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Australia's world-famous Great Barrier Reef has been assigned a monetary value for the first time. The financial advising company Deloitte Access Economics has outlined the worth of one of nature's most spectacular wonders. Deloitte's report puts a value of US$42.5 billion on the reef, and a worth of US$4.9 billion a year to the Australian economy. It also supports 64,000 full-time jobs in the tourism, fishing, recreation and scientific research industries. This is over three times more than those employed by Australia's national airline Qantas. The report says: "The livelihoods and businesses the reef supports across Australia far exceeds the numbers supported by many industries we would consider too big to fail."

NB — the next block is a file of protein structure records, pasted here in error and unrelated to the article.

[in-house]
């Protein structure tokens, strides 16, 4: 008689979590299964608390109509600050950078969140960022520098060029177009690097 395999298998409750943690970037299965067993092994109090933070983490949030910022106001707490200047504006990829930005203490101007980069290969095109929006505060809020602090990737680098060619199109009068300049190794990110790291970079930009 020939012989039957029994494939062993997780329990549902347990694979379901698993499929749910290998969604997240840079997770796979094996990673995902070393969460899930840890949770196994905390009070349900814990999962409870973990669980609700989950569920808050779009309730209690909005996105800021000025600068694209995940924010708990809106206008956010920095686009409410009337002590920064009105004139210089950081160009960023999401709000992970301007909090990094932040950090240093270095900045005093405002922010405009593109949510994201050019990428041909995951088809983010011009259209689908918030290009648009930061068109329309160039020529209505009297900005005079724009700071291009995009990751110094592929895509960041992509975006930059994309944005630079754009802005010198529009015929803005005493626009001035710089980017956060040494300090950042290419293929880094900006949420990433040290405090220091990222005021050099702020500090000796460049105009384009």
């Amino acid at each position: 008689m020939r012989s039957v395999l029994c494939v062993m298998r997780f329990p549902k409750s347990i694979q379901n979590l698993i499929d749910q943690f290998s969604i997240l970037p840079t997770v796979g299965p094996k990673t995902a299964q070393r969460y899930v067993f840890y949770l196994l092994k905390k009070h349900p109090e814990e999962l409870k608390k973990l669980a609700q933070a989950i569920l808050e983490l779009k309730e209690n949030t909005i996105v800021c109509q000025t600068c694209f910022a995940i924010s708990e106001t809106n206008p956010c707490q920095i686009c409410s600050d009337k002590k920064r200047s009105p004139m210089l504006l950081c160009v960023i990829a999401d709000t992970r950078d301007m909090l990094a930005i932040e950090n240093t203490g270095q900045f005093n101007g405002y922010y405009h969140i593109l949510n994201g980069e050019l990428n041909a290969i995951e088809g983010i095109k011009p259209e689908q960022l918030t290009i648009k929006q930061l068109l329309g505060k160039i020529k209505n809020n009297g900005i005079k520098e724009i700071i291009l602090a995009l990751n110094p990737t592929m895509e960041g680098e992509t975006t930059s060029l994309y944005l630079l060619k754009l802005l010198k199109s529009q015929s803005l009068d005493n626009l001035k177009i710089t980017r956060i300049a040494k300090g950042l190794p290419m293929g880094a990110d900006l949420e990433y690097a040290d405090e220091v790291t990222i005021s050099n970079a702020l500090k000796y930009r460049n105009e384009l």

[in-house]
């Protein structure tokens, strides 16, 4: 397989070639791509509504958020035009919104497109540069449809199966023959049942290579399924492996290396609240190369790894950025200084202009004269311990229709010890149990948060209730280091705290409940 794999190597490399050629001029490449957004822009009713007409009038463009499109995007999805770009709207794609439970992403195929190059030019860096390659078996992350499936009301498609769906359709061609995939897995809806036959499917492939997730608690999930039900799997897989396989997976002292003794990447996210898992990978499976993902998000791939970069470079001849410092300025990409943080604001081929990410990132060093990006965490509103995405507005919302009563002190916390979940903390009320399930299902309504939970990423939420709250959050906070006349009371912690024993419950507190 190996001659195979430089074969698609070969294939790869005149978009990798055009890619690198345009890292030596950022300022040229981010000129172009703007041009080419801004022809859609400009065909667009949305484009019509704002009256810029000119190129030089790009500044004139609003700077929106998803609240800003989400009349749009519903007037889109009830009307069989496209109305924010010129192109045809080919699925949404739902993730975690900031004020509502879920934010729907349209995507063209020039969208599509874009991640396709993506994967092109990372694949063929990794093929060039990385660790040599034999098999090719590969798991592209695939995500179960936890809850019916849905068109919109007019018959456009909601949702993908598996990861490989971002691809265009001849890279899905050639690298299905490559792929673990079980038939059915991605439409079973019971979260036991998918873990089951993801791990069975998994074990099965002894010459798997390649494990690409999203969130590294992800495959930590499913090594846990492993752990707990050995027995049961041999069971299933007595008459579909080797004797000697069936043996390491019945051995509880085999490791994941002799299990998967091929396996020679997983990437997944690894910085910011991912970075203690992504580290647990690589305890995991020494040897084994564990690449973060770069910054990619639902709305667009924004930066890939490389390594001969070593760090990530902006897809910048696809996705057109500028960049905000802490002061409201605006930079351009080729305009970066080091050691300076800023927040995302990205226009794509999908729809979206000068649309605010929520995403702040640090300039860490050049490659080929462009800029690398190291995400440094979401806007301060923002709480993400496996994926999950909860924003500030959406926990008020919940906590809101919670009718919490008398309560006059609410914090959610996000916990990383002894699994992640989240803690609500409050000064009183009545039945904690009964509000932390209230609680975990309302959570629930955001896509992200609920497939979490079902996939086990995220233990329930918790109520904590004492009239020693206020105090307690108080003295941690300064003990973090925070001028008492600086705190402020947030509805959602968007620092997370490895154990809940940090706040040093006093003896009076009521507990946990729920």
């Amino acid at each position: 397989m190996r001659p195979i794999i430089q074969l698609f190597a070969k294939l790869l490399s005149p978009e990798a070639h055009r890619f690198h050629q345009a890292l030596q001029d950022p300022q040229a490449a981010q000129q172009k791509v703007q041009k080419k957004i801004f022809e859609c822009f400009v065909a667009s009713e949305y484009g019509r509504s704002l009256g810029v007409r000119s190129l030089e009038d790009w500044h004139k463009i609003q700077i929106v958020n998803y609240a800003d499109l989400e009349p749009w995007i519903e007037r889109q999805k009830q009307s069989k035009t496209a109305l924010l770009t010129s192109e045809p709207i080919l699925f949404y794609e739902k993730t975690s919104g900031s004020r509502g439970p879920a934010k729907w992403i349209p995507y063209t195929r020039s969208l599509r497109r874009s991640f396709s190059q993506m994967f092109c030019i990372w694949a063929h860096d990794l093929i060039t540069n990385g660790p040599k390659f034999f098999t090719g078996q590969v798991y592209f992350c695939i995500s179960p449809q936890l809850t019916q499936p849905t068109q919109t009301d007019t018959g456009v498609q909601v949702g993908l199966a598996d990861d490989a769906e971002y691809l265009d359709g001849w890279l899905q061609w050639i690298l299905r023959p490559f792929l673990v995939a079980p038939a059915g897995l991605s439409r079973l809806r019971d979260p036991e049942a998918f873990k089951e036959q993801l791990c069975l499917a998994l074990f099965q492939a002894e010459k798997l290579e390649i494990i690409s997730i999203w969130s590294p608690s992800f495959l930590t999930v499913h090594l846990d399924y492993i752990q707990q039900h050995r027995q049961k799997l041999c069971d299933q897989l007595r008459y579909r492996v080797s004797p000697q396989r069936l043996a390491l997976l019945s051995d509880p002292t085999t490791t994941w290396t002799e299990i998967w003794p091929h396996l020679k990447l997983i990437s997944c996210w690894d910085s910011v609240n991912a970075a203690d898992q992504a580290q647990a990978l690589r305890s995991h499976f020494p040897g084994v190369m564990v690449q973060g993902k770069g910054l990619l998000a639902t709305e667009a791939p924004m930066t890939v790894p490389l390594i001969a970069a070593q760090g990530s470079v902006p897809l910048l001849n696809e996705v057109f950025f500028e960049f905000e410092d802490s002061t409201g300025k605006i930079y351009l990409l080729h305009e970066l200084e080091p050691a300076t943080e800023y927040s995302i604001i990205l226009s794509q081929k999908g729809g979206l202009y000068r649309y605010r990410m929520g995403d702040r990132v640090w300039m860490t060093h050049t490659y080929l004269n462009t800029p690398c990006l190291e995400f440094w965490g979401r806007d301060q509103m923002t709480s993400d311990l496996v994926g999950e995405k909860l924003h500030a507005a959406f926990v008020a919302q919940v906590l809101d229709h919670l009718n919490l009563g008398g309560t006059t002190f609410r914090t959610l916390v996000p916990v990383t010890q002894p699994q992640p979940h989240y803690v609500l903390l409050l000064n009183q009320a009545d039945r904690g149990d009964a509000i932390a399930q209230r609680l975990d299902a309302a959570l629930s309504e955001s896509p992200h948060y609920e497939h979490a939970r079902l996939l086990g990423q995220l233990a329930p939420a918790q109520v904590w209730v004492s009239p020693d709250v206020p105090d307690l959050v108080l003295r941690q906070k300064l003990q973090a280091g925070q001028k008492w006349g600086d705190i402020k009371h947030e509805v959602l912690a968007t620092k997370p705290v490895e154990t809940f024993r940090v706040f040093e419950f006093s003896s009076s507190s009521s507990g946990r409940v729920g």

Deloitte says quantifying the World Heritage-listed reef's worth is one attempt at conserving it for future generations. People will look after the reef better if they know how valuable it is. Deloitte said the reef is worth "more than 12 Sydney Opera Houses". However, the reef and its 1,700 fish species are in danger. Global warming is bleaching and killing the reef's coral. A local businessman said it was "astounding" that a value was put on the reef. He said: "Why on earth do we need...to quantify it in terms of money? We have a social conscience to look after the Great Barrier Reef…. It's on our doorstep and we should be looking after it." He added: "If that motivates our politicians...then that is good."
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